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Don't believe the Shanghai

Karin Langeveld from Trapped in Suburbia gives us the lowdown on the Shanghai edition of their typography festival 'Don't believe the type' which showcased typographic excellence of The Hague and hosted workshops for local designers. 

By No author / 26-05-2010

Last year we (Trapped in Suburbia) organized the typography festival in The Hague, 'Don't believe the type' (DBTT). Because of this, the city of The Hague asked us to host a special edition of 'DBTT' that focuses on the typographic excellence of The Hague. But this time in… Shanghai!

So on the 18th of May, we organized the Shanghai edition of 'DBTT' which of course coincided with the World Expo. We started the day with three different workshops followed by lectures and the exhibition 'Typecal The Hague', which shows typography from designers who studied or work in The Hague. We had about 70% Chinese and 30% international creatives participating in the workshops.

During our preparations we'd heard several worrying stories about Chinese students, that they are really, really shy, not used to being asked for their opinion and that we needed to tell them exactly what to do otherwise not much would happen. Luckily we had the help of my Chinese/Dutch student Fin Zhao and three great Chinese students of international business who volunteered to translate, and over 60 very eager workshop participants.

The workshop of Yomar Augusto, who did a creative calligraphy and bookbinding workshop, started with calligraphy on a small scale but soon got more experimental and bigger. In Yomar's workshop there where quite some expats who took the lead in the experiments, but the Chinese creatives weren't far behind and caught up quite quickly. Most of the Chinese students who participated in this workshop normally work solely on their computer and for them it was an eye opener to make a book by hand.

The aim of the workshop of Rogier Wieland was to make a typographical stop motion music video in one day. Singer songwriter Wotienke wrote a very sweet song about cities for 'DBTT'. For this workshop the students made a video clip for this song. Most of the students were Chinese and started off a bit timid, but as soon as everyone saw the creative possibilities, they let their imagination run wild. There are some real gems between the animations and everyone worked really hard to get the video finished in one day.

The workshop of Underware turned out a bit different than planned because only a few students had brought their laptop. So Akiem and Bas from Underware had to improvise: they did a basic type design workshop, which was, in the beginning, hard to understand for the Chinese students. They are not used to bolds, italics, spacing, caps etcetera, but Underware really had the students working hard (and their translator!) and I think this paid off. The students learned a lot, got really active and Underware made them express their opinion about the designs that where made, which sometimes worked out very well.

During the whole day we had quite some visitors who came to check out the workshops and the 'Typecal The Hague' exhibition. This resulted in a nice creative atmosphere and gave the room a buzz.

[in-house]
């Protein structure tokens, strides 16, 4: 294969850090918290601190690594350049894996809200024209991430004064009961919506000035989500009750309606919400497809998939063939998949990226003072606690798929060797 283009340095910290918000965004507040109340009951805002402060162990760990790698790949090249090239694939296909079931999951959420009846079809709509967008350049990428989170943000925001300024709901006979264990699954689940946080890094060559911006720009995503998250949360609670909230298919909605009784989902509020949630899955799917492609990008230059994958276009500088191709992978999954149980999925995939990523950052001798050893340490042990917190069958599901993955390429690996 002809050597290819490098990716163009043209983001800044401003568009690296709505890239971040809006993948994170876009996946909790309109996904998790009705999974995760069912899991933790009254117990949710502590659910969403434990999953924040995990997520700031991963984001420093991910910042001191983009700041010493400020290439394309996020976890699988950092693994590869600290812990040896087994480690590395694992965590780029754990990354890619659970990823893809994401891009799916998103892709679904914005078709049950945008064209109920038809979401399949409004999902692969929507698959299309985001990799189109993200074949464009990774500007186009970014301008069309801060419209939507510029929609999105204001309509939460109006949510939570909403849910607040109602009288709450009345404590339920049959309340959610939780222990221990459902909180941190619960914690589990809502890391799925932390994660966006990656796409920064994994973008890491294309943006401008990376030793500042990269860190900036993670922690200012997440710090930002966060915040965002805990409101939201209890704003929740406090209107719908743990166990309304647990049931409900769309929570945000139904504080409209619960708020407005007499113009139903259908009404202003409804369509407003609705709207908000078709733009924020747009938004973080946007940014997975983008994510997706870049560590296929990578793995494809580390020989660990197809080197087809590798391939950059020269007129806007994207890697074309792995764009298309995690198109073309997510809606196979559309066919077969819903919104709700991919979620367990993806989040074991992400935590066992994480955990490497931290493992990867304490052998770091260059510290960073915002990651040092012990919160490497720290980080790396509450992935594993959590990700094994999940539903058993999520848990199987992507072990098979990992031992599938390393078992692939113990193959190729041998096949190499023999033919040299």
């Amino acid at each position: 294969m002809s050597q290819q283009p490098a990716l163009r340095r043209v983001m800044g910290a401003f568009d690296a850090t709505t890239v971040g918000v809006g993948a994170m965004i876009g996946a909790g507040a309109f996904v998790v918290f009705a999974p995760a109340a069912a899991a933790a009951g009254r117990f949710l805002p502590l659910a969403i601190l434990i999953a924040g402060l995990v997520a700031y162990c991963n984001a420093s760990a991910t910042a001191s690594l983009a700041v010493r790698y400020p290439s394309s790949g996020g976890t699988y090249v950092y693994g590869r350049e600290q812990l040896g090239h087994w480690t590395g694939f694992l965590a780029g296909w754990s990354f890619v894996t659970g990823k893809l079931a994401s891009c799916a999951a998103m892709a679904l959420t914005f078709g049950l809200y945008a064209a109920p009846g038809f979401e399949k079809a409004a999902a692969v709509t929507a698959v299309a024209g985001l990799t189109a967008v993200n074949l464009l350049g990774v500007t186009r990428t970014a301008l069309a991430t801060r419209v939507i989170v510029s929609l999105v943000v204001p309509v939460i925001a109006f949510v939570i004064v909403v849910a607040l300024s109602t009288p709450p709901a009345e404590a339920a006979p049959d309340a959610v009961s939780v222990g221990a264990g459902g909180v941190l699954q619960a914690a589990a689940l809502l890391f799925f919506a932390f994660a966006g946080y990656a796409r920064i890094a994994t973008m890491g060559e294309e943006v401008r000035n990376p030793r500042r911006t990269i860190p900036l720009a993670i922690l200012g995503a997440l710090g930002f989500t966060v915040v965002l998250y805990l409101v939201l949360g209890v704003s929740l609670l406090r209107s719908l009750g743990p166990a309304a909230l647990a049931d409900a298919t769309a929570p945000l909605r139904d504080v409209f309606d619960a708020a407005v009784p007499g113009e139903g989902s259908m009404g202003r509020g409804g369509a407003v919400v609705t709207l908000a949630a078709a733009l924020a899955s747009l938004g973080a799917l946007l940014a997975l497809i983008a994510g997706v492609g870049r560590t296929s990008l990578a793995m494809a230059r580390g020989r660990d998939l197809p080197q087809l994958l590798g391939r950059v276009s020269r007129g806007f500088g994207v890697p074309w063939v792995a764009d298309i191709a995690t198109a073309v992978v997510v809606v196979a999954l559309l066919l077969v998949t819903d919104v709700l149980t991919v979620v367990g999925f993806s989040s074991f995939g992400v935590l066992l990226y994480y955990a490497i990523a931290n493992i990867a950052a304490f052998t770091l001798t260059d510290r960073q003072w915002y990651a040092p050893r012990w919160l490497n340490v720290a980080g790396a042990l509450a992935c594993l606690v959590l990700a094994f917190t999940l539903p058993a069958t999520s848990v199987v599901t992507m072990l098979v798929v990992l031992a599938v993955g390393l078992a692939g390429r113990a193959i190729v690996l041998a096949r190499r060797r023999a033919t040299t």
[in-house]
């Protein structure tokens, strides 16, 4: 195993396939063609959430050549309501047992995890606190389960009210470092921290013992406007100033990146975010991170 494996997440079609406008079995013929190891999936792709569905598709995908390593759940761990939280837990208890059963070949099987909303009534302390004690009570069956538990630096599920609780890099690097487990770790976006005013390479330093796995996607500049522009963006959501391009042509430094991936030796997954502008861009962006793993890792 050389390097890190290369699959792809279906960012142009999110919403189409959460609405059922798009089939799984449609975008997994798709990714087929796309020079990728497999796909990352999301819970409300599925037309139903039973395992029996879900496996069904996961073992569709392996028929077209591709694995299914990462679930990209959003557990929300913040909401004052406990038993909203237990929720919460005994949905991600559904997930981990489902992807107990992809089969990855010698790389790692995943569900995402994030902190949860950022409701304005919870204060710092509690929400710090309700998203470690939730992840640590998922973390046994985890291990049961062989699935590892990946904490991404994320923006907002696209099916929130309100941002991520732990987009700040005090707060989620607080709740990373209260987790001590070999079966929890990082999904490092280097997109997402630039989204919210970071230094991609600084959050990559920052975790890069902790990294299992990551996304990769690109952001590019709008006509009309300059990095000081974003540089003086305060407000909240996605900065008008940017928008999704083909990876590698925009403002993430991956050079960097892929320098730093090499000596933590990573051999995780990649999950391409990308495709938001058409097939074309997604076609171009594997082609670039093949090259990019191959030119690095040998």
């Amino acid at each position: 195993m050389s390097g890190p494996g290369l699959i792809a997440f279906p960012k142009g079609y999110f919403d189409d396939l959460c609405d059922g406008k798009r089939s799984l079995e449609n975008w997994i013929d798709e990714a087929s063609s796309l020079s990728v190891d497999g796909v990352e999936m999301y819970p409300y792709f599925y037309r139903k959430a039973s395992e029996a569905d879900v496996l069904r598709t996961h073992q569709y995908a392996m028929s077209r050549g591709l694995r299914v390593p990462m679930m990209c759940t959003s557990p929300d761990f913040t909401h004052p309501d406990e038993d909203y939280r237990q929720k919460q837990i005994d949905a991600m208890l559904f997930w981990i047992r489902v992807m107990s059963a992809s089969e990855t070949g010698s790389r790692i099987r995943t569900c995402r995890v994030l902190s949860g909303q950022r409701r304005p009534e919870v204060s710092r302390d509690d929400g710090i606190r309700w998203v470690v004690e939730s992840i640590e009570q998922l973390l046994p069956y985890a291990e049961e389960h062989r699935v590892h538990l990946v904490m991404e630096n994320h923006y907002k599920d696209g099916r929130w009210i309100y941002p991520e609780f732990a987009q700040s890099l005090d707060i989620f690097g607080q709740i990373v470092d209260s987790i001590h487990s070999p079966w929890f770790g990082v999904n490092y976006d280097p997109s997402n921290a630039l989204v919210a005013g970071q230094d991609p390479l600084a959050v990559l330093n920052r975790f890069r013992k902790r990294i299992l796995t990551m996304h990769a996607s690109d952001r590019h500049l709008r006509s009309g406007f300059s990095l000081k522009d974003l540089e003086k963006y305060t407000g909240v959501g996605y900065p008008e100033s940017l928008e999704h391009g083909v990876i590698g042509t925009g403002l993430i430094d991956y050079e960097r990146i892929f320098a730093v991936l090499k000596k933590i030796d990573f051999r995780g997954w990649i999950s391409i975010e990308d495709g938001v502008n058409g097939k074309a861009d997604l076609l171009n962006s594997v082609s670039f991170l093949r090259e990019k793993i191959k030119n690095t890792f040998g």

In the evening we held some lectures: the room was packed with people and of course, their cameras. I kicked off with a lecture about DBTT, typography in The Hague and what we do with our design agency Trapped in Suburbia and our graphic art gallery 'Ship of Fools'. After this Yomar showed his skills and Underware wrapped it up with a lecture and a first ever Dark Talk in China. What's a Dark Talk, I hear you ask? It's an interview in the dark with a designer about their work. So the lights went off and the interview started between Underware and a local graphic designer Jong Yoon. He spoke about how he grew up in Korea and his father wanted him to be a barrister or doctor, but instead he chose to be a designer. Now after a fulfilling career as a designer he is going to switch careers and be a chef in his own Korean restaurant in Shanghai. His story was about following your heart and making your own choices.

All in all, it was a very successful day, we had a lot of visitors and exciting interaction with the Chinese creatives. DBTT aimed to inspire designers who work with type tradition to experiment, and experimental designers to explore the type tradition and I think this is what happened on that day. We had so many sincere reactions from the Chinese creatives, that I think we definitely inspired them to experiment. We've had compliments, happy faces, our picture taken with lots of students and to top this off there is now actually a Chinese designer living in Shanghai who is called Sami! (This was a student who was so impressed by Akiem from Underware, that he asked Akiem to give him an English name. And of course the first name Akiem could think of was Sami, the third Underware guy who couldn't be there.)

I hope that the Chinese students learned that, as a graphic designer you can come from behind their computer and experiment more and that you can stretch the boundaries within a brief. Because of the chinese students, we've seen design from a different perspective. It made us realise that we are really fortunate to be working in such a good design climate. And it will remind us to grab every change that we get, to create innovative new designs.

After all the stories and the real hands on experience, I think Chinese creatives are hard workers and very eager to step out of the tradition of copying and start creating. I'm very curious to what this will bring us in the future.

All pictures from DBTT, lectures and music video will be online on 21 June. The third edition of DBTT will be held on 5 November in The Hague.

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